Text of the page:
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Cast iron is one of the more difficult metals to weld. And given the brittle nature of the material and that it’s used everywhere from kitchen to workshop, broken cast iron parts are not unusual. The process of cast iron welding has a few potential pitfalls. It requires a lot of precision and high heat. However, if done correctly, it’s not that difficult. In this article, we’ll cover the basics of how to weld cast iron. Keep in mind, though, that this is only an informational article to help you understand the basics. You shouldn’t attempt to weld cast iron only on the strength of a brief internet article.
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Challenges Of Welding Cast Iron – Can Cast Iron Be Welded?
The main challenge of welding cast iron is its high carbon content. Typically, it has about 2-4% of carbon and that is roughly 10 times more than most steels. The advantage of this is that it gives cast iron its characteristic hardness, but that comes at the expense of ductility. Cast iron is not a very malleable material. When it’s heated or stressed, it doesn’t stretch or deform. Instead, if not done correctly, it will crack.
Cast Iron Alloys
- Grey cast iron. This is the most common form of cast iron. It’s more ductile in comparison to white cast iron. However, the welder still needs to make sure that the graphite flakes within grey cast iron don’t enter the weld pool because it can cause metal embrittlement.
- White cast iron. White cast iron doesn’t precipitate the carbon out, as graphite. Instead, it retains it as iron carbide. This makes the microstructure of the material hard and unweldable.
The Process Of Welding Cast Iron
Clean the Casting
No matter what alloy you’re welding, the casting should always be properly cleaned before you start welding. Remove any materials from the surface of the alloy, clean away any paint, grease, dirt or any other foreign material. Also, when applying heat to the weld area, do it carefully and slowly. This will help to remove the entrapped gas in the weld zone.
If the part will also be machined after you finish welding, then choose a nickel-type electrode.
Preheating Cast Iron
As we’ve mentioned above, cast iron is vulnerable to cracking when it’s under stress. To avoid these cracks and other defects it’s important to have proper heat control of the weld. It means that it requires proper preheating before you start welding and slow cooling after the weld is finished.
Typical preheat temperatures are 500-1200 Fahrenheit. Preheating should be done slowly and uniformly. Also, make sure that you don’t overheat the part. Anything over 1400 degrees will put the material into a critical temperature range.
Welding To Repair Cast Iron
The most important thing to remember when welding cast iron is to move low and slow. Use only low current, which will minimize residual stress and admixture. Also, move slowly in a stitch-like manner. Work on one inch at a time and allow about 45 seconds for the segment to cool down before moving on to the next one. This will help to prevent overheating and buildup of residual stress.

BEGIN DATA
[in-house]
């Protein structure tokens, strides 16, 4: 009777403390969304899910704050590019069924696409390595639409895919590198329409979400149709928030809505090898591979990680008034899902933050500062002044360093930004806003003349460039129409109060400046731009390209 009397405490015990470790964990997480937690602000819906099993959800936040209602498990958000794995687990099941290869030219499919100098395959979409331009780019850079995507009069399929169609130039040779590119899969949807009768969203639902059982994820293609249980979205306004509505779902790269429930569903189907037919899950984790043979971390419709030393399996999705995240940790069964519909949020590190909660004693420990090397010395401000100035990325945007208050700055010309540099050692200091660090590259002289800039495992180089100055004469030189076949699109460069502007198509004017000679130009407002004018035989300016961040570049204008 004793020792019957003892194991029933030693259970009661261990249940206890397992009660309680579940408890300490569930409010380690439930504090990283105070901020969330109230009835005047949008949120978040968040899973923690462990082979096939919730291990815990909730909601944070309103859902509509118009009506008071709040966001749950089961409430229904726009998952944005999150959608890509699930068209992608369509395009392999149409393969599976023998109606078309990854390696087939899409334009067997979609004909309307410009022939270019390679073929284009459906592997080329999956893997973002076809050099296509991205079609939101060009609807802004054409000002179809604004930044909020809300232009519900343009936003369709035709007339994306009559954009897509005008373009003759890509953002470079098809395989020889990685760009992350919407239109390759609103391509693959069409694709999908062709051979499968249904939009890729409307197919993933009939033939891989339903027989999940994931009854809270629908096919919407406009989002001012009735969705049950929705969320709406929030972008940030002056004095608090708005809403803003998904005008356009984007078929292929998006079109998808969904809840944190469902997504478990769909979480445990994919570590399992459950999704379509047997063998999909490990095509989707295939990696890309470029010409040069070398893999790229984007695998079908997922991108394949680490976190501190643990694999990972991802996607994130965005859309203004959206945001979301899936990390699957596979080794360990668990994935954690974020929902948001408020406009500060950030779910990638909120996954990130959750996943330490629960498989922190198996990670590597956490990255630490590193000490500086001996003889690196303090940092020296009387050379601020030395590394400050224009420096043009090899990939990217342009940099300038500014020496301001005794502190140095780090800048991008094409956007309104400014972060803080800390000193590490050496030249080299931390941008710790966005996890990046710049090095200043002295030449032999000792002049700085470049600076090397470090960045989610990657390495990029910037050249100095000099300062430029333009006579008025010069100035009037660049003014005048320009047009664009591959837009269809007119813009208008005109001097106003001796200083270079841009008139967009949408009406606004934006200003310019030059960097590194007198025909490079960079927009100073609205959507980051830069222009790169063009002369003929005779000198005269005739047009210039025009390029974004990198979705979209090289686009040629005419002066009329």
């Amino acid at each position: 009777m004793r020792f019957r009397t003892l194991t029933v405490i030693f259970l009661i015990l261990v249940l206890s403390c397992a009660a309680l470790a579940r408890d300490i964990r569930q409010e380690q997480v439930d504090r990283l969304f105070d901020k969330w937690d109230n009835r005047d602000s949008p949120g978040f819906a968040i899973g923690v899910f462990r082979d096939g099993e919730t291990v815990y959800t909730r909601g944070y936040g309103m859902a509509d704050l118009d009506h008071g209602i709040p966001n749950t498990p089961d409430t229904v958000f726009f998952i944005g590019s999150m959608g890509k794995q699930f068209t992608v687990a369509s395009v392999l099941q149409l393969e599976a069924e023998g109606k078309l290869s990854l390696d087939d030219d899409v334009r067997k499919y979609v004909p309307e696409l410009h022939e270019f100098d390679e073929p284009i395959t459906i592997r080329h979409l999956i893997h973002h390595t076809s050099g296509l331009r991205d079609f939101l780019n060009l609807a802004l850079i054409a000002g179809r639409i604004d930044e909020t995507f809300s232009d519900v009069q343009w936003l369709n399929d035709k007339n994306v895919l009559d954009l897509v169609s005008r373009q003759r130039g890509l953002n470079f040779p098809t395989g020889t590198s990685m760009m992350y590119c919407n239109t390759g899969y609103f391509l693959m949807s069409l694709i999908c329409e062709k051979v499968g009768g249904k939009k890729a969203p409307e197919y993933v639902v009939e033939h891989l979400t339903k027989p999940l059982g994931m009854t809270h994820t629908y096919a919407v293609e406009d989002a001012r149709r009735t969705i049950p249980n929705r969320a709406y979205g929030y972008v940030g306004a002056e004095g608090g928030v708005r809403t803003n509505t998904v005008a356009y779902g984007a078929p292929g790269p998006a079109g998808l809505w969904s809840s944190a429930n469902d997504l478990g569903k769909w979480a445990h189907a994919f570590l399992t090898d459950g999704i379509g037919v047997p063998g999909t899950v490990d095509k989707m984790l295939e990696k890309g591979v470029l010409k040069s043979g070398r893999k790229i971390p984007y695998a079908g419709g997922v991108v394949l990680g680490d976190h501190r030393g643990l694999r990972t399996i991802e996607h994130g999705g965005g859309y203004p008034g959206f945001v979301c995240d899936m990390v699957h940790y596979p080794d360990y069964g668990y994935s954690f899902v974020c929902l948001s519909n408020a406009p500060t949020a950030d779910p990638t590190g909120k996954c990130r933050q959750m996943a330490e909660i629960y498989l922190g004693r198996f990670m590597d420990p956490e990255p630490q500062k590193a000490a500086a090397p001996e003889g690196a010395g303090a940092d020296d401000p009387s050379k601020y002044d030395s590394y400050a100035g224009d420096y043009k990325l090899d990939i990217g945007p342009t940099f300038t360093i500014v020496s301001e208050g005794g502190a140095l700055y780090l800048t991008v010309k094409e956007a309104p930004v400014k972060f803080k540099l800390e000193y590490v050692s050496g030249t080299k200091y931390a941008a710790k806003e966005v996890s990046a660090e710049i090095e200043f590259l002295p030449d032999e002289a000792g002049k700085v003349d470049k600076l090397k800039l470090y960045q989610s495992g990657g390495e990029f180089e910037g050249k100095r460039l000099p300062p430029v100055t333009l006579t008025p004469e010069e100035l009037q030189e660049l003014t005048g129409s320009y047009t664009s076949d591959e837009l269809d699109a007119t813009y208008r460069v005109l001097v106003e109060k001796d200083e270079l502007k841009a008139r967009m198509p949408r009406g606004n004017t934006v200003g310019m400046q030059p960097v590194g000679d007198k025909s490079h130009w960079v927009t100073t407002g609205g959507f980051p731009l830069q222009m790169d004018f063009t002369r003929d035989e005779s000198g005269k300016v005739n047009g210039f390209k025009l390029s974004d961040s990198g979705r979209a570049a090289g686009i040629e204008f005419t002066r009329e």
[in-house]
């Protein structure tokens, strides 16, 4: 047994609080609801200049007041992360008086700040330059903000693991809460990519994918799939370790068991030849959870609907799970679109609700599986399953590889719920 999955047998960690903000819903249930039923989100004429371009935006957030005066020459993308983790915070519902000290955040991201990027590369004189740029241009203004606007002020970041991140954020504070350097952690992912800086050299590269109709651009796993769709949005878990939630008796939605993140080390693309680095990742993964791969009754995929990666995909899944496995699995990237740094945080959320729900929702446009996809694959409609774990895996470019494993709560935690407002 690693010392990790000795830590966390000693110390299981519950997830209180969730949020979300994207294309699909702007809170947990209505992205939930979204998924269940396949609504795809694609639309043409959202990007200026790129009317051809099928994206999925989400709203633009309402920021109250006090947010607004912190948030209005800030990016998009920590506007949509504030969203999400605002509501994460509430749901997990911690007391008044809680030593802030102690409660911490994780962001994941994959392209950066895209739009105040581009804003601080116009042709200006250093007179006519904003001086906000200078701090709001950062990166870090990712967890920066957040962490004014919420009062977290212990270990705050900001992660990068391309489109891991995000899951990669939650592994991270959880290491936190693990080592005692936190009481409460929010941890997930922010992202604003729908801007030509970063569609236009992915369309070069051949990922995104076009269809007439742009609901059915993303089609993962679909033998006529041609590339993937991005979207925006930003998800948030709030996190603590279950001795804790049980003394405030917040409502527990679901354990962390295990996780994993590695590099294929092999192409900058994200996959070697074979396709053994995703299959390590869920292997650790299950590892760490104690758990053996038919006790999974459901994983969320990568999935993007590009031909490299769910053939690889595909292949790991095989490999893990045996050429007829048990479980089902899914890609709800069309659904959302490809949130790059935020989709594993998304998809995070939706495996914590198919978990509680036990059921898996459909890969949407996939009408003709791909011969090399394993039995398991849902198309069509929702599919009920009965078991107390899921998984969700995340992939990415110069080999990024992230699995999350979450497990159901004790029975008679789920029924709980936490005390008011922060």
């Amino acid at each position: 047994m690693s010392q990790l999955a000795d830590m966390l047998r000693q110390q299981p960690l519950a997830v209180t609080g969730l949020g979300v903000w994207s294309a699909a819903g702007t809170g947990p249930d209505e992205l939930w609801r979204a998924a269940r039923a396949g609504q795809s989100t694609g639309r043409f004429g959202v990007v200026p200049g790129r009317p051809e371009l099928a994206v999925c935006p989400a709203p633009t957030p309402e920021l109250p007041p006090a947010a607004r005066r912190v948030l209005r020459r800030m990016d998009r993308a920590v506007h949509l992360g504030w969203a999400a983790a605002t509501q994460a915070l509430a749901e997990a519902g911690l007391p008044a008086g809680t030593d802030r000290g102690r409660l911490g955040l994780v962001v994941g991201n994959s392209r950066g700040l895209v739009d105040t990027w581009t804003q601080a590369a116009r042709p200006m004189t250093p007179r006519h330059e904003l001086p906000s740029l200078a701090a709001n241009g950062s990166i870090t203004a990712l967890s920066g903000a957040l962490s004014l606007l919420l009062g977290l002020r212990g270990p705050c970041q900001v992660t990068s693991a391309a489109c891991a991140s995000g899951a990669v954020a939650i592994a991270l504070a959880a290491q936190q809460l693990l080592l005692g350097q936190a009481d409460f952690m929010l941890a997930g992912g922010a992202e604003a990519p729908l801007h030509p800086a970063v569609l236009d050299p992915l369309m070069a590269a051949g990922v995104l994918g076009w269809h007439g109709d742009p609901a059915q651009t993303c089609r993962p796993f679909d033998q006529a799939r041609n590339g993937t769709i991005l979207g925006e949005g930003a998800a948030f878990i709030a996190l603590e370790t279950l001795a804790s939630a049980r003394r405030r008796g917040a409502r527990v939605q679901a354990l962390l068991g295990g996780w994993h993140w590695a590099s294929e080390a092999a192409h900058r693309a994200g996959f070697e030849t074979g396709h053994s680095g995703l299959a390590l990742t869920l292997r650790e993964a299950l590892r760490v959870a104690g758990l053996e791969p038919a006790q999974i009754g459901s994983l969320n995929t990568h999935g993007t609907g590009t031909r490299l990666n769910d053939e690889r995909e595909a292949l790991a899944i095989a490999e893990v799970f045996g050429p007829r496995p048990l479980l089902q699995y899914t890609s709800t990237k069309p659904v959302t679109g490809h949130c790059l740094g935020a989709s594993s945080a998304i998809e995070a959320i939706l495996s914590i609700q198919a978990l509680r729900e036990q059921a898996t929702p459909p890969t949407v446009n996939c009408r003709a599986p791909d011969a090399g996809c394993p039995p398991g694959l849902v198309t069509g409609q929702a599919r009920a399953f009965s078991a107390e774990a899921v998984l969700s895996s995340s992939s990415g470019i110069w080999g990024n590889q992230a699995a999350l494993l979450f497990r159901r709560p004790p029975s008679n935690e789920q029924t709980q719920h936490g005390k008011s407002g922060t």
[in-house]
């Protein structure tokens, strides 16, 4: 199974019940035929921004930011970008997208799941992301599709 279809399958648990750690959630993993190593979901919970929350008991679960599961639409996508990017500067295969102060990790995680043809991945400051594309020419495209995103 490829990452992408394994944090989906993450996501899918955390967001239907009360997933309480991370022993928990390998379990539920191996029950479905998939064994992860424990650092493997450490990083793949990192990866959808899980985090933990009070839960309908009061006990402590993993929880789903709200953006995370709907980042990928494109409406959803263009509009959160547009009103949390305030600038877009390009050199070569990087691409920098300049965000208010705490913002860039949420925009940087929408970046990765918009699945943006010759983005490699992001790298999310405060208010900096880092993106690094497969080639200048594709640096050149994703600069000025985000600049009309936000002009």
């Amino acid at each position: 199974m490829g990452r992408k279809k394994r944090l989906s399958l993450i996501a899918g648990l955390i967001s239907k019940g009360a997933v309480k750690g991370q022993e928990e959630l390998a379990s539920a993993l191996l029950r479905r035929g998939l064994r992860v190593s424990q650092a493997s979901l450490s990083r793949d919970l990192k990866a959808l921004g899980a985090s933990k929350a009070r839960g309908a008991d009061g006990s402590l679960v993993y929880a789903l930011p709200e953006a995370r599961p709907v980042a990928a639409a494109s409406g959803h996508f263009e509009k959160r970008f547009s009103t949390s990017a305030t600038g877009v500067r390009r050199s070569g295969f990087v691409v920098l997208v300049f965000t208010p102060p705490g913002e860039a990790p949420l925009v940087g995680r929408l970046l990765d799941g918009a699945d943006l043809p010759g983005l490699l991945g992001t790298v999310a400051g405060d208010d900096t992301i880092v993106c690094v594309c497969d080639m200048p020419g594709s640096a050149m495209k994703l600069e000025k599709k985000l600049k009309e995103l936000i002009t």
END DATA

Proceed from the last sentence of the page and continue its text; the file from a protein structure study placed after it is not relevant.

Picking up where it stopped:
Once the weld is completed, inspect it for any slag holes or cracks. Due to the nature of cast iron, it’s likely that the cracks will still appear, even if you’re properly following all the procedures. If you do find cracks, you can eliminate them by using a sealing compound. They can also rust shut with time after being returned to service.
If the weld is all good, brush away any excess slag using a slag brush to make the weld nice and smooth.
After completing these steps, it’s also important to allow gradual cooling of the part. You can wrap the part in an insulated blanket or bury it in dry sand.
- Stick welding. Stick welding involves working with a consumable electrode that is covered with flux. There are different electrodes available that can be chosen depending on the application at hand. For cast iron welding, it’s recommended to use nickel alloy electrodes. The mix of nickel and iron has a lower coefficient of thermal expansion, which lowers welding stresses and makes it less prone to cracking. As a result, it produces a stronger and more durable weld.
- Oxy-acetylene welding. In oxy acetylene welding you also use an electrode. However, the arc is generator not by the current, but by the energy provided by the oxy-acetylene torch. You can choose either cast iron or copper zinc electrodes for welding cast iron using this technique.
- Braze welding. A common method that is used for joining cast iron parts together is brazing. Its advantage is that it has minimum impact on the base metal. The filler adheres to the cast iron surface and since it has a lower melting point than the base metal it doesn’t dilute with it.
To guarantee a quality weld, it’s best to contract cast iron to a professional. However, by choosing the appropriate weld technique and properly preparing the material, it’s also possible to complete in-house weld repair. If you do decide to do it yourself, don’t forget about safety. Wear proper protective clothing and get an auto-darkening helmet for protection against the sparks and infrared light of the arc.